Laser Physics Advances Under Spotlight in Munich
MUNICH, Germany, May 23, 2011 — Enhanced lasers are the focal point of this year's Laser World of Photonics trade show, being held from May 23 to 26 in Munich. With the help of these lasers, it is possible to show structures of complex biomolecules, arthritically modified cartilages at a very early stage and the tiniest of tumors. Besides tumor diagnosis, tumor therapy is an important long-term objective on which physicists and medical scientists jointly research.
The power enhancement of the lasers demands special amplifier techniques and mirrors that have not made it to the market yet. In the Munich-Centre of Advanced Photonics (MAP) Service Centre, scientists produce chirped mirrors: custom-made mirrors for every wavelength and every research problem. The production requires extensive experimental and computational efforts, which can take several days.
The aim of the Cluster of Excellence is to develop intense lasers and to control and steer the light waves. Therefore, the scientists need mirrors, which are suited for high laser capacities of 100 TW/cm2 and high repetition rates of up to 1 kHz. (Images: Thorsten Naeser)
Modern research lasers are strong enough to generate and accelerate particles such as ions and electrons. This is the second main area of the MAP Service Centre, the only team in the world to produce razor-thin carbon foils of atoms in a diamondlike structure. If an intense laser pulse strikes such a foil, it separates the atoms in faster electrons and heavier and, thus slower, ions. These particles are driven by light pressure and automatically align in single pulses. For these two main areas, the MAP Service Centre received the Selected Landmark 2011 award.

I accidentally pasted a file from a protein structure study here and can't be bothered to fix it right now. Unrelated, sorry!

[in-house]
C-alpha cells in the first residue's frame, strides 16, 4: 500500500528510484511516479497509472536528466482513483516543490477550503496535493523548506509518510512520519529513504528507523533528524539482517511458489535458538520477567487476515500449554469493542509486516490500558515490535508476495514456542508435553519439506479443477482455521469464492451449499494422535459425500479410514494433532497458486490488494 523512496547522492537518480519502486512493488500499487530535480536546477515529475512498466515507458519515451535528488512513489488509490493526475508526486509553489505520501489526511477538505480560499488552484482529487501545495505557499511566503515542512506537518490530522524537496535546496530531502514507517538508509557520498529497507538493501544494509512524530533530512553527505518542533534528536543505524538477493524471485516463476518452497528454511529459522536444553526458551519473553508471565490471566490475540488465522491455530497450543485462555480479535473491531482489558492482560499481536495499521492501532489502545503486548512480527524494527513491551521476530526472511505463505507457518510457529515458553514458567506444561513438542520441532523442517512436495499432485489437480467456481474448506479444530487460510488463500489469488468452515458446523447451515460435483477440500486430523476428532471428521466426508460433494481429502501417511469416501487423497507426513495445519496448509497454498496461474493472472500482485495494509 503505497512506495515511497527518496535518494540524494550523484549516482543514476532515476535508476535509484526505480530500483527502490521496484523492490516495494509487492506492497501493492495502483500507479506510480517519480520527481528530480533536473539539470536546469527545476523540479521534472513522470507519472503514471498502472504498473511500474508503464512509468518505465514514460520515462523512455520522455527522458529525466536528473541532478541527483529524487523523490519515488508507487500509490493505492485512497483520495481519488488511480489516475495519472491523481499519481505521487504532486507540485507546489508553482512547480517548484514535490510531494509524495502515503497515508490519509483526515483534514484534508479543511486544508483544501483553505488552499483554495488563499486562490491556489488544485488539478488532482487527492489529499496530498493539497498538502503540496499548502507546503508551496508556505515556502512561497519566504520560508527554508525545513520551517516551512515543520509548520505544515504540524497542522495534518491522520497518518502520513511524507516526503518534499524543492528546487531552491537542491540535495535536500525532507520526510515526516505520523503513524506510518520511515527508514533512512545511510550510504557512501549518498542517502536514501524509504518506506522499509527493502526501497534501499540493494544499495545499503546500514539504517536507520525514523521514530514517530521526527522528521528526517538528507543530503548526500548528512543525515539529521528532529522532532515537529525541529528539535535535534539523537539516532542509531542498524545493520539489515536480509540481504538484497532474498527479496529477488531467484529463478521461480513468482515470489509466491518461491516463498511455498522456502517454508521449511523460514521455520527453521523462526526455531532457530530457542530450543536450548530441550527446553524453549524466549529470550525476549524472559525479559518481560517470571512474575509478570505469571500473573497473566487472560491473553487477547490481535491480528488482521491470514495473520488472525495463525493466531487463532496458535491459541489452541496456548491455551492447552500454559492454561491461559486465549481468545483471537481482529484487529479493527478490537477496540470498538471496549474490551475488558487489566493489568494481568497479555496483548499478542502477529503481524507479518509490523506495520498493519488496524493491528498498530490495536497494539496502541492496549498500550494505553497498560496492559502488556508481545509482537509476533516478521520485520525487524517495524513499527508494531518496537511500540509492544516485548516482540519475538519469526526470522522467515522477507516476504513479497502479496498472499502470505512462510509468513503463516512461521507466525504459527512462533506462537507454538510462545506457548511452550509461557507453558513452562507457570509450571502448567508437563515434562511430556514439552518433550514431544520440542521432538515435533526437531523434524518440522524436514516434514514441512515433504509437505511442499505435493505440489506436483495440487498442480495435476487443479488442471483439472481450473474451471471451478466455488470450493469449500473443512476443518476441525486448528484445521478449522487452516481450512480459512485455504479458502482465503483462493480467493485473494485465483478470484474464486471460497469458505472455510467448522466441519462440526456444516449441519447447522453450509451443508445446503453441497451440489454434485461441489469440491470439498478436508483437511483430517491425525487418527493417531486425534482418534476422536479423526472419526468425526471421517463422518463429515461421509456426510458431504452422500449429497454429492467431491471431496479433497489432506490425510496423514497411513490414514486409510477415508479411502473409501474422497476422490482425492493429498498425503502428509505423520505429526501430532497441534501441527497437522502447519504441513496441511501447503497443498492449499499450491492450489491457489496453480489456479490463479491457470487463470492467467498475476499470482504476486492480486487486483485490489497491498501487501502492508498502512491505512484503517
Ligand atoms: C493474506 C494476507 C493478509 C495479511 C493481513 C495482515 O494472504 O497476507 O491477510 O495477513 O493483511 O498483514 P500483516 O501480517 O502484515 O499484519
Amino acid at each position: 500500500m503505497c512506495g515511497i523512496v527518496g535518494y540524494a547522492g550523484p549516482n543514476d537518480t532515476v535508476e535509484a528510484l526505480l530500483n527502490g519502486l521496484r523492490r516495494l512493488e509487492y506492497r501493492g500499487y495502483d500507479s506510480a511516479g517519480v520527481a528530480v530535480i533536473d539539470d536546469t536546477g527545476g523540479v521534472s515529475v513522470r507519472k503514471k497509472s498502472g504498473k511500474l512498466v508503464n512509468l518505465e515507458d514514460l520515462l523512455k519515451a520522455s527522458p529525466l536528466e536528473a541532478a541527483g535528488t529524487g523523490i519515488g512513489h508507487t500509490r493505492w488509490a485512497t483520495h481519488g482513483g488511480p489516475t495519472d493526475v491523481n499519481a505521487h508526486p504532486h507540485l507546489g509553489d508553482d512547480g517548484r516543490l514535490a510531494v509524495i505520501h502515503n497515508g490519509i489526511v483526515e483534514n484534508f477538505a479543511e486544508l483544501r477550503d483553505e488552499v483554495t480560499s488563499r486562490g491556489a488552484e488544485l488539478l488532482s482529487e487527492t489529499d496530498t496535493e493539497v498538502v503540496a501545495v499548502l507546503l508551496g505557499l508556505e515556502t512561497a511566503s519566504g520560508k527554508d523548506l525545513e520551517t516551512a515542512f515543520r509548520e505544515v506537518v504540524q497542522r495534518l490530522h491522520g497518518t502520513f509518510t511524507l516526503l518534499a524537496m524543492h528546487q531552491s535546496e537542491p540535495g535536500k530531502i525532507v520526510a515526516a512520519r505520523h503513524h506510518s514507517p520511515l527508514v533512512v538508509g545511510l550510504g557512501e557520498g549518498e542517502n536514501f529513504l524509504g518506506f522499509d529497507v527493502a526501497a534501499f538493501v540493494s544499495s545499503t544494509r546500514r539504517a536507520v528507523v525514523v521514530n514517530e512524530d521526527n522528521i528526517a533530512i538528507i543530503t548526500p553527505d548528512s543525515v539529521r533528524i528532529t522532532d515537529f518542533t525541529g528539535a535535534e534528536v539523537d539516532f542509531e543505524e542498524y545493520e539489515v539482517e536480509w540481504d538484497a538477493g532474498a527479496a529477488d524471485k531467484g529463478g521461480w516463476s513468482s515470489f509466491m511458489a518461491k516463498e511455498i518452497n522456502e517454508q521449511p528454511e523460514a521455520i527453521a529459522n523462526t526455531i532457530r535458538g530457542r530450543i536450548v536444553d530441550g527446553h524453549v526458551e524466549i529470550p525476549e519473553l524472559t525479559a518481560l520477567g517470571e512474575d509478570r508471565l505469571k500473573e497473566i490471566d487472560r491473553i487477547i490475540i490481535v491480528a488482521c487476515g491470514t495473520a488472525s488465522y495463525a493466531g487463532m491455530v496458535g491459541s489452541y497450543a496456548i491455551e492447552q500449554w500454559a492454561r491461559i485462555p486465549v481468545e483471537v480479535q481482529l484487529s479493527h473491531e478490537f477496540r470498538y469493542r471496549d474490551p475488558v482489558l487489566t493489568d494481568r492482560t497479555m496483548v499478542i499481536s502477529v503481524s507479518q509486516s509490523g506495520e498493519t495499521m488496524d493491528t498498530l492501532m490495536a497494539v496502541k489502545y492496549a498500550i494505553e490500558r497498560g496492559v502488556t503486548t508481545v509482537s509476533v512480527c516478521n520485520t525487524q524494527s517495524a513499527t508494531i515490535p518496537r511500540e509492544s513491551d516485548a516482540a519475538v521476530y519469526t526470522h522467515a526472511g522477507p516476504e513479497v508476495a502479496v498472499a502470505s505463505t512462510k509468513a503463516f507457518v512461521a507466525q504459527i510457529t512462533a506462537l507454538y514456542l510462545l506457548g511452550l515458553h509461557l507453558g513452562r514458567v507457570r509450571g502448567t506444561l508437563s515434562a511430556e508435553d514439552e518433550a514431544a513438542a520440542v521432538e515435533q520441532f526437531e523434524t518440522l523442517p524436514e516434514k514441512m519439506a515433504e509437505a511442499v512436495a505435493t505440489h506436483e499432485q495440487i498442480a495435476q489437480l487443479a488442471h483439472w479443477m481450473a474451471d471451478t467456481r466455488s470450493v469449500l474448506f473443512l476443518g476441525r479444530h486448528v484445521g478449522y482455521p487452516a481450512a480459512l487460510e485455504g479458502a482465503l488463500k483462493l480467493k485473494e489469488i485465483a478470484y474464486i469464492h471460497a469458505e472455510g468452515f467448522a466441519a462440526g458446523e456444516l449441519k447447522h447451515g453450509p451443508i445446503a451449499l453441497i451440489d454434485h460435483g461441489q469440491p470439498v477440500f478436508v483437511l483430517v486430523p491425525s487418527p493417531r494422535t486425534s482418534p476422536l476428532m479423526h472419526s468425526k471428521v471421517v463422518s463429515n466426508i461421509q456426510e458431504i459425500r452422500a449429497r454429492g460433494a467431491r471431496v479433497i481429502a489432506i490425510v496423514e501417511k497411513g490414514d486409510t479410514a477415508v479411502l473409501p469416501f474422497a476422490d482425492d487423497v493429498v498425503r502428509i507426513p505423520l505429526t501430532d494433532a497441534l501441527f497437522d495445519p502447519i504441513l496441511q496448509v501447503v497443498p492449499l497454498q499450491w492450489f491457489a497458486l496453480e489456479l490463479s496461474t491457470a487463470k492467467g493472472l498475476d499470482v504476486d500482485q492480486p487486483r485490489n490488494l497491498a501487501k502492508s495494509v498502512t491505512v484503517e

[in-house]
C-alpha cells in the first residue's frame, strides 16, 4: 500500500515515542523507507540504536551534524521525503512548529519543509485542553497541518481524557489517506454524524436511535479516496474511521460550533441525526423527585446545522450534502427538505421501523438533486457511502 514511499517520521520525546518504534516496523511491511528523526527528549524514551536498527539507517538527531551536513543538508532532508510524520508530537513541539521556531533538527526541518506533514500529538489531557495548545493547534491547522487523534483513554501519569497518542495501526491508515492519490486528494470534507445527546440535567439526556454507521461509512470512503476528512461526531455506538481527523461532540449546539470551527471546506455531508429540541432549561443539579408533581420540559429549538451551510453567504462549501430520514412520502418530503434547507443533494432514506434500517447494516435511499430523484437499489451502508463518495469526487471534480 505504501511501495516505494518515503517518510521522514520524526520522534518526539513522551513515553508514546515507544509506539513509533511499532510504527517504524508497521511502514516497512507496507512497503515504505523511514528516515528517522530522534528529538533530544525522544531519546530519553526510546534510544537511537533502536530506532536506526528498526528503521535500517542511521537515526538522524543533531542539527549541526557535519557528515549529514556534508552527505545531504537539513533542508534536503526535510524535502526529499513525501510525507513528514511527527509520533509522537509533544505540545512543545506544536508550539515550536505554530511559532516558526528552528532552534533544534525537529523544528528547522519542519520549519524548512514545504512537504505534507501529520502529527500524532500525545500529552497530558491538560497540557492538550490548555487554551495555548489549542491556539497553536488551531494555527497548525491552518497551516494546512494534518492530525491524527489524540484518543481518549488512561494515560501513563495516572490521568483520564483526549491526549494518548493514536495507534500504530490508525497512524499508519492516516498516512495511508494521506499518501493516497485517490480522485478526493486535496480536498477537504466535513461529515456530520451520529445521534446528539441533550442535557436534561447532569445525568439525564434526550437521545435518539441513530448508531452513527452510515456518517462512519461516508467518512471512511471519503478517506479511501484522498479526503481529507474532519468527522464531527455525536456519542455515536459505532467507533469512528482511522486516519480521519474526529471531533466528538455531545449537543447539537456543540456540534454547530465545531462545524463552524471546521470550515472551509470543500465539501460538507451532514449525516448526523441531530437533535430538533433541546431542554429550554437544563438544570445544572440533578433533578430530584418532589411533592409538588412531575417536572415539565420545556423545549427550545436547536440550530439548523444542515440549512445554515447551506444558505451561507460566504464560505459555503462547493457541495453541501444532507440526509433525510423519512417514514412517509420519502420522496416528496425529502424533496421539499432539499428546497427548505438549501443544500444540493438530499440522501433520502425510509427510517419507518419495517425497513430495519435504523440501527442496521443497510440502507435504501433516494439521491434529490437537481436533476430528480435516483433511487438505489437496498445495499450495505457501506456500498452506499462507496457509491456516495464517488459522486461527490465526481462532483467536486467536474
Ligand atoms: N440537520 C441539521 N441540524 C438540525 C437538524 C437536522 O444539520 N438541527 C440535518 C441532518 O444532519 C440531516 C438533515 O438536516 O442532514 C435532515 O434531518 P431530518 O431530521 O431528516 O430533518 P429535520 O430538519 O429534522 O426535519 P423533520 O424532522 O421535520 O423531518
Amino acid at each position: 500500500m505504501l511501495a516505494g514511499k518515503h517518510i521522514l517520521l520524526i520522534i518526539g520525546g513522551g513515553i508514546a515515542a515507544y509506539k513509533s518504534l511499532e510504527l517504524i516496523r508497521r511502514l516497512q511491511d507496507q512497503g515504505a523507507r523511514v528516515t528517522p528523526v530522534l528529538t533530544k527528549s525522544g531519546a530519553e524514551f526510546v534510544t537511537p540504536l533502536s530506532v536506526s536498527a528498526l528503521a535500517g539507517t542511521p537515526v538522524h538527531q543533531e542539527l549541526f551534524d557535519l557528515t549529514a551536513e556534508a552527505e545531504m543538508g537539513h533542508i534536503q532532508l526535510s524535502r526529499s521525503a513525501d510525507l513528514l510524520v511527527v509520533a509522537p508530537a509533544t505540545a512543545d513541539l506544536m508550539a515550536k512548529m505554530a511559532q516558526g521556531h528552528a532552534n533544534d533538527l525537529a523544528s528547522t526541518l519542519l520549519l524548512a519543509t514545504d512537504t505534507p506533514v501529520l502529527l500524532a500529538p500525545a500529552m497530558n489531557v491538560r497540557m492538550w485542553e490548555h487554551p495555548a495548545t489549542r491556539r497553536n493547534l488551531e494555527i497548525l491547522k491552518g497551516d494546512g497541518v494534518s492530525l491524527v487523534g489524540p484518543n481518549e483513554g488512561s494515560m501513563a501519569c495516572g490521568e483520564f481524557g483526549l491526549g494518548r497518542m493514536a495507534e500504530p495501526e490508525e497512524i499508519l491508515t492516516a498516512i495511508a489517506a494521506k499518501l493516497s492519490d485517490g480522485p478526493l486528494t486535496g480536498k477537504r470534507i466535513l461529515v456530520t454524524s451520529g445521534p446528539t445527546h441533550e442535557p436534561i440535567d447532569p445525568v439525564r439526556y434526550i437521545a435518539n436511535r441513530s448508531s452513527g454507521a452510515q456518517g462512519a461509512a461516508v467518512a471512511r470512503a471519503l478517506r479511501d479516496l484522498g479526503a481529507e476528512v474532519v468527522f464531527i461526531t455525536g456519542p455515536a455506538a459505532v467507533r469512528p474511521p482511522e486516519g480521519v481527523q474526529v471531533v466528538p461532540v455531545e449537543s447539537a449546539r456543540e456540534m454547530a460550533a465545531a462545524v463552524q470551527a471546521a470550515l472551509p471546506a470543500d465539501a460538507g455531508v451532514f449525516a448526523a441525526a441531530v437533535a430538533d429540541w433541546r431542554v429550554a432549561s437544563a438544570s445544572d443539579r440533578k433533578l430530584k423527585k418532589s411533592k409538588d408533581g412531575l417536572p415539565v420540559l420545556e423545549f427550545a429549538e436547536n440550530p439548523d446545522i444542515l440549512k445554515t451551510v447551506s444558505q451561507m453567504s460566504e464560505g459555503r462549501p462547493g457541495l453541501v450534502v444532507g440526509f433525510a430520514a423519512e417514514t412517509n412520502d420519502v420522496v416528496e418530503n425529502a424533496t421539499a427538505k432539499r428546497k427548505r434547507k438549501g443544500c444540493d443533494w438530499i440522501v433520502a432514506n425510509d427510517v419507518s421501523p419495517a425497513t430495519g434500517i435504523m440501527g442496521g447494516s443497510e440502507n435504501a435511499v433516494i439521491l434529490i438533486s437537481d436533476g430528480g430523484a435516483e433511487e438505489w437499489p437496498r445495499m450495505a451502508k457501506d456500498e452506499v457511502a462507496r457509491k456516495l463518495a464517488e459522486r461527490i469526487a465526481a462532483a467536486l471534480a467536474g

Visitors can obtain more detailed information at two public talks by MAP scientists at the Application Panel, which will be held May 24 from 2 to 4:30 p.m. Panel organizer Dr. Ronald Sroka will give an overview of modern applications of lasers in medicine. Professor Jan Wilkens, a medical physicist at Klinikum rechts der Isar, will explain his vision of a combined and compact device for the diagnosis and therapy of tumors and how such a device will finally be within reach with the help of laser-plasma acceleration. Dr. Martin Bech, who works with the chairman of biomedical physics at Technical University of Munich (TUM), will show stunning images generated by Professor Franz Pfeiffer's group using the phase-contrast and dark-field techniques of the past few years.
These diamondlike carbon foils are only 3 nm thick and stable enough to stand alone. If a focused laser pulse hits them, they behave such as light sail, and the generated electrons are accelerated up to almost light velocity.
At this year’s World of Photonics Congress, laboratories of Ludwig Maximilian University of Munich (LMU) at the Research Campus in Garching will be open for the first time on May 27. Participants may gain insight into some research projects of the Cluster of Excellence and will not only be able to see the mirror production, but also two laser labs with ultrafast single-electron diffraction and photoemission spectroscopy.
As a common project of LMU Munich and TUM, the Center for Advanced Laser Applications (CALA) is being built at the research campus in Garching. CALA is based on the research results of the Cluster of Excellence MAP but will further develop the laser-driven brilliant sources for x-ray and particle beams and do research on their possible use in biomedical applications. The emphasis will be on biomedical imaging with x-ray beams for the early detection of cancer and local tumor therapy with laser-generated proton and carbon ion beams. A further research focus is the ultrafast radiation biology, with the goal to better understand and optimize the processes of the therapy with ion beams.
(Also see: Innovation on display at Laser Munich)
For more information, visit: www.munich-photonics.de
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